Burden or Blessing … It’s Up to You.
Have you ever said “I have to” … or maybe the more appropriate question is, how many times do you find yourself saying I have to?
Take a look at the two options below and decide which one sounds more like you…
Option 1: I’ve got to go to work, I’ve got to do laundry, I’ve got to clean the house, I’ve got to wash the car, cook, pay bills, go to the grocery, finish that key project, get back to the client, take my kids to football practice, pay my taxes, set an alarm, work this weekend … the key words here are, “I’ve got to.”
Option 2: I’m going to work, I’m doing the laundry, I’m cleaning the house, I’m taking the kids to the movies… the key words here are “I’m going to” (with the inference being I’m in charge of me and what I’m doing).
This is what I refer to as “framing.” Framing, whether done correctly or incorrectly, influences how people (including ourselves) think, process, and ultimately choose.
The framing in Option 1 sends the message to our subconscious/conscious selves (and to others) that we are a “victim” … that what we are doing is a burden. It suggests that we’re doing something because someone or something is making us do it.
Take another look at both options. Which one do you think sends the message that you are the decision maker … that you are in charge and control in of your life? Which one is the stronger message?
Which of the two options sounds most like the person you want to be, or like the kind of person you would want on your team?
Option 2’s framing clearly communicates us as being in the driver’s seat, making the choice; the in-charge-of us option.
Do you want to be the driver or a passenger?
Are you up for a challenge?
If so, the next time you are thinking about doing something, I challenge you to hit the pause button. Then listen, really listen to the words you are hearing in your head. Does what you’re about to do feel like a blessing or a burden? If the answer comes back as burden, it is really? Or could it be the way you’re framing it?
Invest a few minutes thinking deeply about why you’re doing whatever you’re about to do. We may not believe it, but we always have a choice.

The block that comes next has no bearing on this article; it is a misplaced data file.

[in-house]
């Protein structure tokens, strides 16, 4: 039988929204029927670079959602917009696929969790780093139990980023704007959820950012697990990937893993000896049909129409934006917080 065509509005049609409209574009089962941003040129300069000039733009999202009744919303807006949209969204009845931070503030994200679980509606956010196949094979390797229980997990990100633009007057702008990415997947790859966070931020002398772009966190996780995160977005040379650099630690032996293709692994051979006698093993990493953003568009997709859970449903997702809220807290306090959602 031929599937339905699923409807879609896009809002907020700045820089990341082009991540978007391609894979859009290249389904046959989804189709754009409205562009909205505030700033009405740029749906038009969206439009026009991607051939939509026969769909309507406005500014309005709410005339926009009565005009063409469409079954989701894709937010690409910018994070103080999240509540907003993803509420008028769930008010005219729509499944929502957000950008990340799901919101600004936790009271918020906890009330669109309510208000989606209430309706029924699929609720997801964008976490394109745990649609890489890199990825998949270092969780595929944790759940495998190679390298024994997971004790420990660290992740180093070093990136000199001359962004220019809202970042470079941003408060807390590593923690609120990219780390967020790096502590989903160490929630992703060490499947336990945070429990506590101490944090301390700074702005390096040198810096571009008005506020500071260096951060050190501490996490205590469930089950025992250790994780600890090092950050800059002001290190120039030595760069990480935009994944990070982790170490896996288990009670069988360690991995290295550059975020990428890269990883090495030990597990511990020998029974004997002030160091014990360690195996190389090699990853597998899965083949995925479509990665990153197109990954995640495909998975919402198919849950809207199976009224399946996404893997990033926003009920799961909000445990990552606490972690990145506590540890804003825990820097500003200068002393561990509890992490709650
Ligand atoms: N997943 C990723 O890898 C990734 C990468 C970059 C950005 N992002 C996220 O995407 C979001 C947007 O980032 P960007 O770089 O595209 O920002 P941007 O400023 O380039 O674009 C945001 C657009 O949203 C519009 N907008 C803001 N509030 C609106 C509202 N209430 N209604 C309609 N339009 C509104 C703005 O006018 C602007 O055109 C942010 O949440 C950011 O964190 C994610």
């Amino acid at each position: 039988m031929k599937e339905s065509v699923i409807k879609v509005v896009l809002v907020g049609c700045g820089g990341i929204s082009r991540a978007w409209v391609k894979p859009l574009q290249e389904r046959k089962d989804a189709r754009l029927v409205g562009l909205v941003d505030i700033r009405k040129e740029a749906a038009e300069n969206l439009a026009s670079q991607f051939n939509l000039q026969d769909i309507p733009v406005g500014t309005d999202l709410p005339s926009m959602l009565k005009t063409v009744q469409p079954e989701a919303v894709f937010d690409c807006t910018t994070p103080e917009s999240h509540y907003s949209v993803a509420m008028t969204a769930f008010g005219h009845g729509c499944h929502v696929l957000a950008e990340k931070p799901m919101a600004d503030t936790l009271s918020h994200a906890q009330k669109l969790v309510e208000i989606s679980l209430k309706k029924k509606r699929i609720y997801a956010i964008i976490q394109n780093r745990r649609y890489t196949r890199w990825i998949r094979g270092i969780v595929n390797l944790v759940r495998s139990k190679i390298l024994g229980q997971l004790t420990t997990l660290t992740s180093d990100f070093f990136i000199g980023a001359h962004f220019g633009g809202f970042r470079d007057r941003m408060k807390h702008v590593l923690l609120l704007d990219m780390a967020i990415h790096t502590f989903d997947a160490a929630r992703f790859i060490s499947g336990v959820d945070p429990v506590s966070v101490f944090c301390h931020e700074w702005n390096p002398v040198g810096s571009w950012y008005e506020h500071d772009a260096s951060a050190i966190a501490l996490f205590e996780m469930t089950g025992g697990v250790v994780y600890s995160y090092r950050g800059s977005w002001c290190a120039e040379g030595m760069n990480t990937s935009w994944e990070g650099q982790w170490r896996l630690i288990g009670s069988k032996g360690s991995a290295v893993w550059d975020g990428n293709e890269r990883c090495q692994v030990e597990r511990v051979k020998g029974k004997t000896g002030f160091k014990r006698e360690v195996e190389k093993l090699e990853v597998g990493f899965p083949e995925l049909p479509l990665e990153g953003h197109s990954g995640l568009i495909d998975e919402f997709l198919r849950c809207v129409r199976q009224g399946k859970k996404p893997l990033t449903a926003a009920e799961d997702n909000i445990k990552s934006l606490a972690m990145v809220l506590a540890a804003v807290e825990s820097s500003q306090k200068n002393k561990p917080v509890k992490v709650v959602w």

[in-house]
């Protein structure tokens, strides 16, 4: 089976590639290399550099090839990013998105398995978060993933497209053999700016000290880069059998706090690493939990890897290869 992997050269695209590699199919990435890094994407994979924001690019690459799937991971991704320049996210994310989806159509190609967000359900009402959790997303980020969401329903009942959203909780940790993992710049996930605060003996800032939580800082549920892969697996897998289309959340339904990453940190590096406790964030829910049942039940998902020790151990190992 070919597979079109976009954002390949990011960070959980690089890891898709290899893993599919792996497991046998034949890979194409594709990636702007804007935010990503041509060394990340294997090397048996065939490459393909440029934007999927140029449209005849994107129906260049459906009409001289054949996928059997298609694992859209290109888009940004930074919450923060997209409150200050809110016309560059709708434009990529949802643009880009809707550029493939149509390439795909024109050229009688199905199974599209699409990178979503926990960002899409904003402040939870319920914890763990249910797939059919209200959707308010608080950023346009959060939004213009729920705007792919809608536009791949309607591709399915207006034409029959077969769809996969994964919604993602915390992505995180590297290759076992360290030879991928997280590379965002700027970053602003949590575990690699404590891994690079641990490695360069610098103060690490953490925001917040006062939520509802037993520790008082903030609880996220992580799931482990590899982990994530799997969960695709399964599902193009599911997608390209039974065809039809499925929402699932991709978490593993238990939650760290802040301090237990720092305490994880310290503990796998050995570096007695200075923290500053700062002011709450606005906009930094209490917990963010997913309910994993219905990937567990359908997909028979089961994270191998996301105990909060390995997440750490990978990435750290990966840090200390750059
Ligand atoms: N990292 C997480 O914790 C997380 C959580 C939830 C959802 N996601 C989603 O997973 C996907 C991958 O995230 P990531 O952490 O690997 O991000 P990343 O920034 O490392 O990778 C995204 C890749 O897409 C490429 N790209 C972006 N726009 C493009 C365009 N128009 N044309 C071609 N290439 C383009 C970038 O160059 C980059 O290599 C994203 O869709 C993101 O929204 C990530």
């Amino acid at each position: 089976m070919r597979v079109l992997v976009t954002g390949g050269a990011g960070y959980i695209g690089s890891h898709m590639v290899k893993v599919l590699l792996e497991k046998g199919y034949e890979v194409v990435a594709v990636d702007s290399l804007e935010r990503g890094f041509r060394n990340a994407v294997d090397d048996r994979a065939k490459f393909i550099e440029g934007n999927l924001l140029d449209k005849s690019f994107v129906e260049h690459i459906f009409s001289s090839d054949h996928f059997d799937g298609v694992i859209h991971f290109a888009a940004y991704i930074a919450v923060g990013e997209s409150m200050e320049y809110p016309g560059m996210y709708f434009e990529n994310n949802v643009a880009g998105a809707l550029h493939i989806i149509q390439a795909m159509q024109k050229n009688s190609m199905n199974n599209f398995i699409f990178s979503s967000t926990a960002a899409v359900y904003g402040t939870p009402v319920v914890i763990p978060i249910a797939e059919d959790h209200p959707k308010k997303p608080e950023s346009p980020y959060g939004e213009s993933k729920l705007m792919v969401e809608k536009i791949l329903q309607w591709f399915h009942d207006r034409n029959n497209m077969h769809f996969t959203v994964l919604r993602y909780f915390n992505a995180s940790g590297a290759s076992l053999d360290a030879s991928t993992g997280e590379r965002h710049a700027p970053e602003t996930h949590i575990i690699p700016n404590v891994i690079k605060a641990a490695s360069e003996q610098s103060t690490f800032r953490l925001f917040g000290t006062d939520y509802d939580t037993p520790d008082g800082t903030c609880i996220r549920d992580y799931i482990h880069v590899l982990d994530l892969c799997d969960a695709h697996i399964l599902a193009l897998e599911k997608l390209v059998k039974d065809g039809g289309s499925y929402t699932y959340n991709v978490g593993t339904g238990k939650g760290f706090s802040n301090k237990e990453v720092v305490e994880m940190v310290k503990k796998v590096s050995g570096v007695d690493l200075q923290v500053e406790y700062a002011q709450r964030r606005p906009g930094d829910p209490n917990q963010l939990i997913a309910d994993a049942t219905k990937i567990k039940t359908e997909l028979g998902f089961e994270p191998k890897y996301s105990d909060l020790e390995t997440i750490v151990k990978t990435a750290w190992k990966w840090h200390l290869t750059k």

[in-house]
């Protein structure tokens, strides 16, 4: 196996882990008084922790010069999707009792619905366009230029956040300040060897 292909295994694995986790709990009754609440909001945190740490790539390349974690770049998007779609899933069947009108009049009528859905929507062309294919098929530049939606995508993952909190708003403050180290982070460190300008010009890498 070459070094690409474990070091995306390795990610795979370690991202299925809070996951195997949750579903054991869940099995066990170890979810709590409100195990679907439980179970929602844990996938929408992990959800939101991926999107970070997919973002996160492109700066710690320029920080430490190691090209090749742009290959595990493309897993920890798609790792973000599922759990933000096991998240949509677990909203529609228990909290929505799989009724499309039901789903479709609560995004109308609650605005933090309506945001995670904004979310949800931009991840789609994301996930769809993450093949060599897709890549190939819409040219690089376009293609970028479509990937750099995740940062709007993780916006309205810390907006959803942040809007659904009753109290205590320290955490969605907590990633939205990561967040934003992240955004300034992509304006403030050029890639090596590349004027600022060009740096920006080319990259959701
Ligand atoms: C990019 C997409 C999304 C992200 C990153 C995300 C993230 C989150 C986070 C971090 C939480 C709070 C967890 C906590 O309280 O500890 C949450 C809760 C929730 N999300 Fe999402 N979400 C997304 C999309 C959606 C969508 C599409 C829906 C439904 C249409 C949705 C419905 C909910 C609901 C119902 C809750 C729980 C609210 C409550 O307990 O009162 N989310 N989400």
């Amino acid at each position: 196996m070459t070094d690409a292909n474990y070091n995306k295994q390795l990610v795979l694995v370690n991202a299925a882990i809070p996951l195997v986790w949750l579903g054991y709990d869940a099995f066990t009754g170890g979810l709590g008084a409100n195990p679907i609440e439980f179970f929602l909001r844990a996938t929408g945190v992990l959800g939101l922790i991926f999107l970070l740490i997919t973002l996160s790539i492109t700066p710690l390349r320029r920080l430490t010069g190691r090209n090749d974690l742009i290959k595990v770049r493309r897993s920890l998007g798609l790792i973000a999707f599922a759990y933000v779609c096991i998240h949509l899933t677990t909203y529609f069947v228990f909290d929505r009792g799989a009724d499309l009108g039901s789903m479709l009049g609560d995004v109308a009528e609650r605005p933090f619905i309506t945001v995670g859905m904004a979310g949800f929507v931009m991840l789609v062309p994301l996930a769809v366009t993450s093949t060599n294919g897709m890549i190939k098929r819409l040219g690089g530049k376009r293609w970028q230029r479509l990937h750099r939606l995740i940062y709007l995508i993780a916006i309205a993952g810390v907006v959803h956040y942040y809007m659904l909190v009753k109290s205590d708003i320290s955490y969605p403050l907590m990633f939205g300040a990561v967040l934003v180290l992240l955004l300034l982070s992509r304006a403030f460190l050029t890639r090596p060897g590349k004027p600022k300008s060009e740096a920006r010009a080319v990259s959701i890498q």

Are you doing something because you love or care about someone?
Is the action a step toward having the life you want for yourself or your family?
Are you building skills you need to achieve your desired goals?
Hmm, sounds like a blessing to me!
If you’re talking with someone else, what words do you hear yourself saying?
Are you sending the message you want to be sending?
Are you showing up like you want to be seen?
Are you coming across as the victim or the victor?
Three steps toward making successful change
- Awareness is the first step. I hope this article has begun to heighten your awareness of the importance of framing, personally and professionally.
- The second step of successfully navigating change is Acceptance. Acceptance (in this case, relative to framing) is that your words and actions are not reflecting the “you” that you want the world to see.
- The third step is identifying and taking Actions to close the gap between how you’re thinking, framing and communicating today to how you want to be framing in the future.
Now that you’re more aware, keep the concept of framing on your radar screen. As you continue to become more aware of your thoughts; hit the pause button, reflect on the words you are hearing yourself using, and be deliberate as you continue thinking or speaking.
The goal is to ensure your thoughts, words and behaviors are in alignment with the WHO you want to be and HOW you want to show up.